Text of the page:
8. Alex Gordon | KC 2010-19
One of the best defensive left fielders of all time, Gordon has won seven Gold Gloves in his career, all within the last nine years. The lifelong Royal never showed great home run power, but he did lead baseball with 51 doubles in 2012 after hitting 45 the year before. He was named to three straight All-Star teams from 2013-15 and from 2011-16, Gordon averaged 82 runs, 72 RBI, 18 home runs and 10 steals per season while batting .281/.359/.450. While there was no doubting his fielding skills, Gordon was never an elite hitter and hasn’t even been a productive hitter for the most part since 2015. Despite that, he ranks fifth in WAR, fifth in hits, fourth in doubles and seventh in home runs among players with at least 400 games in left in the decade.
7. Brett Gardner | NYY 2010-19
Gardner has been one of the most underrated players in baseball over the last decade despite playing on seven playoff teams in the 2010s. WAR is not a perfect stat, but it is a highly significant one, and Gardner leads all players who saw at least 400 games of action in left field in WAR over the past 10 years.
So how has a player who’s only been to one All-Star game been so valuable? For one, Gardner has played in 140+ games in every season of the decade except an injury-shortened 2012. Frequently batting near the top of the Yankees lineup, Gardner also scored 80+ runs each year of the decade except 2012, topping 90 runs four times. Gardner also led the AL with 49 stolen bases in 2011 and tallied double-digit steals in nine years of the 2010s, topping 20 six times. Despite a solid but not spectacular batting average, Gardner has consistently gotten on base at a high clip. And he’s been a strong defender, with his singular Gold Glove from 2016 not doing his abilities in the field justice. Aside from the steals in the early part of the decade, Gardner hasn’t shown elite offensive skills in any major area, which is why he finds himself seventh despite significant cumulative stats.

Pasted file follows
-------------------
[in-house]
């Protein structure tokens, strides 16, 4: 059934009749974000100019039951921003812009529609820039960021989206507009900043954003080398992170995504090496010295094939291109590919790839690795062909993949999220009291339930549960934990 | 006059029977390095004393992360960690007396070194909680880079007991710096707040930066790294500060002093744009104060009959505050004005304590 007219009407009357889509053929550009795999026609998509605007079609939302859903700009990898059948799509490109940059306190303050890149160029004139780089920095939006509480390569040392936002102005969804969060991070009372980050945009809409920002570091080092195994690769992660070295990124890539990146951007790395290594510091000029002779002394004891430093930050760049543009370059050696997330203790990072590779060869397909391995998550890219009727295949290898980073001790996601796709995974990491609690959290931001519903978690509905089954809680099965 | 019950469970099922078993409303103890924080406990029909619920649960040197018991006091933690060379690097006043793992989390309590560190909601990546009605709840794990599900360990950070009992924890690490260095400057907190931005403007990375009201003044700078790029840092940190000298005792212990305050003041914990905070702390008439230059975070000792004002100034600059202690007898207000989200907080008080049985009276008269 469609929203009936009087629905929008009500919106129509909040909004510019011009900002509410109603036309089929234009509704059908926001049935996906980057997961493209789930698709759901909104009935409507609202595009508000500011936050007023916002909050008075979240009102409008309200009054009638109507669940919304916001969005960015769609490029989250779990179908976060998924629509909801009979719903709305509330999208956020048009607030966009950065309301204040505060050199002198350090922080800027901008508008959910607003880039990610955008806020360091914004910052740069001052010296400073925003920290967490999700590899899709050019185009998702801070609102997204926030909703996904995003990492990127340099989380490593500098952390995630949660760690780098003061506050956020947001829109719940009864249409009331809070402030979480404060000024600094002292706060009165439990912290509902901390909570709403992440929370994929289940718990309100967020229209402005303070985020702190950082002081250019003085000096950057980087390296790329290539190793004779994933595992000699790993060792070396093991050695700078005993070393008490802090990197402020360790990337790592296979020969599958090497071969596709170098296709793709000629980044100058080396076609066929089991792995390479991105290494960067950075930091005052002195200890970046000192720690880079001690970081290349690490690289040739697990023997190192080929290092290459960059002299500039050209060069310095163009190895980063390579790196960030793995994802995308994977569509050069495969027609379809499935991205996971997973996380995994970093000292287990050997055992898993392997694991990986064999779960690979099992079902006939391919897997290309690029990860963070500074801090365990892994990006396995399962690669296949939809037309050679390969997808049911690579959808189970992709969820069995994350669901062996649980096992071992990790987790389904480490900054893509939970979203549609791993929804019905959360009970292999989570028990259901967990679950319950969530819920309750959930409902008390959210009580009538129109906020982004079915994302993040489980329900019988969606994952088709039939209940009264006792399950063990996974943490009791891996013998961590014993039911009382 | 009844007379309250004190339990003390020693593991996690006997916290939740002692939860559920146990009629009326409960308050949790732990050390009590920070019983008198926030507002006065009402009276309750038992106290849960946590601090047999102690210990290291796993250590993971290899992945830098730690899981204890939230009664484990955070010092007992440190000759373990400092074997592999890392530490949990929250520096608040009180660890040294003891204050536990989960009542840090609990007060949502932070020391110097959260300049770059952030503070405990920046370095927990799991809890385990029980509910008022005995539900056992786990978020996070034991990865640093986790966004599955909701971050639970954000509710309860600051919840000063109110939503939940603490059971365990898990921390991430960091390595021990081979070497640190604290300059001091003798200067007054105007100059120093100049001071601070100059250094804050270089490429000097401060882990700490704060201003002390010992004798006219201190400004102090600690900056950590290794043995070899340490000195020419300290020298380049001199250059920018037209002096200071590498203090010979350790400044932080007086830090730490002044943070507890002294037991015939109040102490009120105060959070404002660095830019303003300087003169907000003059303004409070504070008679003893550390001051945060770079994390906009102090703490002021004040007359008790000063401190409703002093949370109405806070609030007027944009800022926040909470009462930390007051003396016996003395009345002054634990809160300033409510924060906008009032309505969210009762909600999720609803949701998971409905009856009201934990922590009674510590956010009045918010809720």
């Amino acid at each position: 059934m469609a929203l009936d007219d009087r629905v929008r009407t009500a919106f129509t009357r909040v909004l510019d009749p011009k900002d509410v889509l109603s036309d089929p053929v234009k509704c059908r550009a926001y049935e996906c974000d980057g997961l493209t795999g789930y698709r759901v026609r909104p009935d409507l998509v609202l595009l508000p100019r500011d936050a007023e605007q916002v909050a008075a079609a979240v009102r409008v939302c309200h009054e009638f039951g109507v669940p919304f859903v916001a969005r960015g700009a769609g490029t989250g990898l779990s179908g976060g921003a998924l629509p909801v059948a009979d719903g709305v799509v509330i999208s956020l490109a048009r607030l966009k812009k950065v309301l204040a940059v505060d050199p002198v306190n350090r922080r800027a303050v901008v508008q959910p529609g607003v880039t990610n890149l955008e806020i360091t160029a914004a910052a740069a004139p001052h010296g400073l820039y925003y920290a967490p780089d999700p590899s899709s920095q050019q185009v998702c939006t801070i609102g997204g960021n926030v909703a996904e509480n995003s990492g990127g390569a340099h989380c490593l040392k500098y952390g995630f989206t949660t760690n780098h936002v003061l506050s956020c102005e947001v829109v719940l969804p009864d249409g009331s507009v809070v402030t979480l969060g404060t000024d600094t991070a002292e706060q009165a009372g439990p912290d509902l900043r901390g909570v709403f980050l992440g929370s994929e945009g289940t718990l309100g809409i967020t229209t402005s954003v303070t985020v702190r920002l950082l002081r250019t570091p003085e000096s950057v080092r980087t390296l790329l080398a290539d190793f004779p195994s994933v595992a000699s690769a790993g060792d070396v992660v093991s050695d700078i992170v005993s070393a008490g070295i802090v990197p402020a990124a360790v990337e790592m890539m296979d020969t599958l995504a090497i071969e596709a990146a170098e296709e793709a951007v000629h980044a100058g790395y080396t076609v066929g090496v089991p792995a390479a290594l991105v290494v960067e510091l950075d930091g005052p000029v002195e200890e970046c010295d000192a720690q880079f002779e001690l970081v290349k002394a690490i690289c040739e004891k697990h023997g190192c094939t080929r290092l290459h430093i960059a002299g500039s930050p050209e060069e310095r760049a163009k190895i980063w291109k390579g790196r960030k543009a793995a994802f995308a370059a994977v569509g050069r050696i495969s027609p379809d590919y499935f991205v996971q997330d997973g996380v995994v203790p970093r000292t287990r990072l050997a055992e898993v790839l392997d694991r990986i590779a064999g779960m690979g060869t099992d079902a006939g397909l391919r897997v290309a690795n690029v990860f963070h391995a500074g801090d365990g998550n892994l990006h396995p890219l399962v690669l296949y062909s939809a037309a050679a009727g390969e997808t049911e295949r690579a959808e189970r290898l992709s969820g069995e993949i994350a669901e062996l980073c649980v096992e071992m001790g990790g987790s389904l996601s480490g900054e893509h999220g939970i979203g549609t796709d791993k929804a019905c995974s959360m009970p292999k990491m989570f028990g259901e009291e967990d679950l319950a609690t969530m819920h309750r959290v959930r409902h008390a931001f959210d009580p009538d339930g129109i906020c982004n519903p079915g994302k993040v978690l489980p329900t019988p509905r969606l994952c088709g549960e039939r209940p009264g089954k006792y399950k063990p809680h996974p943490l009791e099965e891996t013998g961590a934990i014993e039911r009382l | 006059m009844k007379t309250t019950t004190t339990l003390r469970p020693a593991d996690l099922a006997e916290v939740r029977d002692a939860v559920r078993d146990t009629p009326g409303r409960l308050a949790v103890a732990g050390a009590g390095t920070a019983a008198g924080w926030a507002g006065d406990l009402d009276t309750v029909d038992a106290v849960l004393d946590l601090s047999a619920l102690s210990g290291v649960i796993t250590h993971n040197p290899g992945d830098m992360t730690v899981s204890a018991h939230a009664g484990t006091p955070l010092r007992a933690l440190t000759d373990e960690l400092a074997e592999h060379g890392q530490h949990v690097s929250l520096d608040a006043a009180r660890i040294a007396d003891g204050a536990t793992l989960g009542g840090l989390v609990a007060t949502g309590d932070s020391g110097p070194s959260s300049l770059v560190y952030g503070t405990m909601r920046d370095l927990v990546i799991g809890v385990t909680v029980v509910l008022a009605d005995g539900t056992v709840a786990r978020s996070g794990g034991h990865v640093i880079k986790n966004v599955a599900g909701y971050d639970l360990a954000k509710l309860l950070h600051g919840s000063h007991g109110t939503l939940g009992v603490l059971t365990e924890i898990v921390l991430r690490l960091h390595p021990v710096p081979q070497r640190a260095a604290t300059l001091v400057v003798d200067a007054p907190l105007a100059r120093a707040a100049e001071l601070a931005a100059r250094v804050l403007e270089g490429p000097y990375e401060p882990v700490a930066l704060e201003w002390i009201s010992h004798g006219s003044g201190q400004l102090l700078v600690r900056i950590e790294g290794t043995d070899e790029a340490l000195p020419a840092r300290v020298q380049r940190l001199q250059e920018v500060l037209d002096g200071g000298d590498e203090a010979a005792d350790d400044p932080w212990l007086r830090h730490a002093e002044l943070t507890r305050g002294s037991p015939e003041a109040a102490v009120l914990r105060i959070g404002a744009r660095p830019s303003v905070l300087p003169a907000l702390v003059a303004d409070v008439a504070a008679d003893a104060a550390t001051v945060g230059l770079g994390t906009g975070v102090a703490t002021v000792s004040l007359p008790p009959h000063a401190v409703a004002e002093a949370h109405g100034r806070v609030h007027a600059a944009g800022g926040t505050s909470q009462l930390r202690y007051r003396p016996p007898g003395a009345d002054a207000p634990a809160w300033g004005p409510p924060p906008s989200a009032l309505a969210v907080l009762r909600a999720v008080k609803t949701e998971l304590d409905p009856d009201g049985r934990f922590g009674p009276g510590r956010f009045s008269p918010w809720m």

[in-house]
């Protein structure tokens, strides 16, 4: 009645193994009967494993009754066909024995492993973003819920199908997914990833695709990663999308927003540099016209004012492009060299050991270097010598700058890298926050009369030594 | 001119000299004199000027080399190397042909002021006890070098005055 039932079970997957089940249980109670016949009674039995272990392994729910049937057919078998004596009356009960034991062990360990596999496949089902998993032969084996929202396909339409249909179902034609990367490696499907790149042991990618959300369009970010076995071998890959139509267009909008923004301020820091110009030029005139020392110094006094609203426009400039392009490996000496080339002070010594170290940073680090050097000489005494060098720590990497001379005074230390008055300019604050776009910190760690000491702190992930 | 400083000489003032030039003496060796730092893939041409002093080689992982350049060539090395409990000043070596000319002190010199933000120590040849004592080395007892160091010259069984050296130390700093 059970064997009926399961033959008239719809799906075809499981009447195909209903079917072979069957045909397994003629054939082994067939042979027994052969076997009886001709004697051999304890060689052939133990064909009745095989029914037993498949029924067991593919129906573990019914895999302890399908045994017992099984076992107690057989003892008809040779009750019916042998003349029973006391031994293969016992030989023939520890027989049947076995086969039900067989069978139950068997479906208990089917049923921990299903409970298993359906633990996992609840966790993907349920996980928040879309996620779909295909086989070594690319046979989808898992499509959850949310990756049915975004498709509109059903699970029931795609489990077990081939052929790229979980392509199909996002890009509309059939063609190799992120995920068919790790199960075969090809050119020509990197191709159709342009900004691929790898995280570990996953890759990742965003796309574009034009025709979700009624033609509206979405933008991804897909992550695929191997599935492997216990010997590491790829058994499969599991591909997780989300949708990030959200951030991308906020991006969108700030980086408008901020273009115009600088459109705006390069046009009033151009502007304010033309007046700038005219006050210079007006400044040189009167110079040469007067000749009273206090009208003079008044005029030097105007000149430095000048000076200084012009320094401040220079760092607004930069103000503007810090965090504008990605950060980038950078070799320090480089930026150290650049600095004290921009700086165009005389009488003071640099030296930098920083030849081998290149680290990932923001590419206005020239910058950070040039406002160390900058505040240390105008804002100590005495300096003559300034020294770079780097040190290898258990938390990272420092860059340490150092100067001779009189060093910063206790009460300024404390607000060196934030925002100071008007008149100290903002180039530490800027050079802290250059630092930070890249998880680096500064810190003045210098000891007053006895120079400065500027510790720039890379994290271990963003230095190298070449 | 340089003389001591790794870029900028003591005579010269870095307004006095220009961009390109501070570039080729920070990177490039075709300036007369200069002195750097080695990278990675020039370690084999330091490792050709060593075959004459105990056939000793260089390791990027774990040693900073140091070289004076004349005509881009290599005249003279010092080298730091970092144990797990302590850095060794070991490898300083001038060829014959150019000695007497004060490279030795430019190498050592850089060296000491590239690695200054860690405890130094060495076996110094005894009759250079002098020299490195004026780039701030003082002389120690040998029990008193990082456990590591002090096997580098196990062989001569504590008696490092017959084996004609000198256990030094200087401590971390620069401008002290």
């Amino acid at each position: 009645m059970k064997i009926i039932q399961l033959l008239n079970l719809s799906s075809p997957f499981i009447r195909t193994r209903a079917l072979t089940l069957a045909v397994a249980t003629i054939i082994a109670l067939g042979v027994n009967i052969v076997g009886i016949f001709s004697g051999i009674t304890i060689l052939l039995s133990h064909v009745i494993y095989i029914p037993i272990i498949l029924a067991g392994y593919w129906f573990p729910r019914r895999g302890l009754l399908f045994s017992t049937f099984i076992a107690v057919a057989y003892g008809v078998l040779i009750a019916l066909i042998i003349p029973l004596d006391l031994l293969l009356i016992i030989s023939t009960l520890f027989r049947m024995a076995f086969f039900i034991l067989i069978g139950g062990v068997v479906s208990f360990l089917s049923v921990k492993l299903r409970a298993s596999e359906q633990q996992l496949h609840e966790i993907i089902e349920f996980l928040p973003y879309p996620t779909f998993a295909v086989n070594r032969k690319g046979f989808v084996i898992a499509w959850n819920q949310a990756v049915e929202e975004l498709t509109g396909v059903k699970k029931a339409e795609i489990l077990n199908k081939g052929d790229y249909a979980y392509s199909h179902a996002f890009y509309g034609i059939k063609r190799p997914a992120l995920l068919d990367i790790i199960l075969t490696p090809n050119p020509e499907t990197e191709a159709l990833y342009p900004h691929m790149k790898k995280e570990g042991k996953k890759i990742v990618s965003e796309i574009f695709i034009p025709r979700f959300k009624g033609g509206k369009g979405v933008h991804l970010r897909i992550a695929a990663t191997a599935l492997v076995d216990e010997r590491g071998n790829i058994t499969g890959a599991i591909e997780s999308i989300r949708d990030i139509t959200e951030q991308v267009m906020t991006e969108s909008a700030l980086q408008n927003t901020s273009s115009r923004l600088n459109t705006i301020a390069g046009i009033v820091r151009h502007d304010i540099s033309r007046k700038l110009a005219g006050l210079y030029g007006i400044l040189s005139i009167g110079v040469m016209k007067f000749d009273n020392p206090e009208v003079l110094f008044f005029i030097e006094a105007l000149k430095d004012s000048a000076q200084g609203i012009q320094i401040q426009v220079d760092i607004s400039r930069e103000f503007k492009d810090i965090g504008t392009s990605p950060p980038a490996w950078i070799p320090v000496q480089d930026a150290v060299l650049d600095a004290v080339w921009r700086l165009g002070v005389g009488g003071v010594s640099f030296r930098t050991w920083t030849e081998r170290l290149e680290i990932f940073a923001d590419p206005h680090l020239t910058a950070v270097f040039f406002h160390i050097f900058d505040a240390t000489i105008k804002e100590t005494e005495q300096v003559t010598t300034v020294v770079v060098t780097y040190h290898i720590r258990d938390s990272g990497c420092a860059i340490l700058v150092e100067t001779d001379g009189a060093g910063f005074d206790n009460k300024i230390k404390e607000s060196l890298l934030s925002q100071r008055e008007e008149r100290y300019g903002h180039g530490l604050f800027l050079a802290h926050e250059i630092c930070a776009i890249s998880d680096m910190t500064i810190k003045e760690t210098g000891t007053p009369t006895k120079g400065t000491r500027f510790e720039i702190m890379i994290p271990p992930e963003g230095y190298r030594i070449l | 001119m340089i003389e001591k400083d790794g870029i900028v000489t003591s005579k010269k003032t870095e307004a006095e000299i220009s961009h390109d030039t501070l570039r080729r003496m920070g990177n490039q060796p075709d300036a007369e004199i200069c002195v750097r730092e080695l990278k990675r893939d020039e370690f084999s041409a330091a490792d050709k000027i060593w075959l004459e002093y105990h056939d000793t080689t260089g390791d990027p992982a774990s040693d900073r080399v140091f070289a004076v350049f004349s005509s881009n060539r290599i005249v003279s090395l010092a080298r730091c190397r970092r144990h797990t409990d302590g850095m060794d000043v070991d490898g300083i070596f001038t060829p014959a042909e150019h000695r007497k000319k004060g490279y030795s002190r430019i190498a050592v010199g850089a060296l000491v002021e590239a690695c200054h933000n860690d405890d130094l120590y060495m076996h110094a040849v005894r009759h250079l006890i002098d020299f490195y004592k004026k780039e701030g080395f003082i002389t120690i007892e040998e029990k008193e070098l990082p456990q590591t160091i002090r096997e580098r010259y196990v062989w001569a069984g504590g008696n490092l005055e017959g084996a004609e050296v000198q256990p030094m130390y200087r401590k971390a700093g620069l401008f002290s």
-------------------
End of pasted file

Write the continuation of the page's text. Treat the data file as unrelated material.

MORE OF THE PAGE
6. Yoenis Céspedes | OAK 2012-14, BOS 2014, DET 2015, NYM 2015-18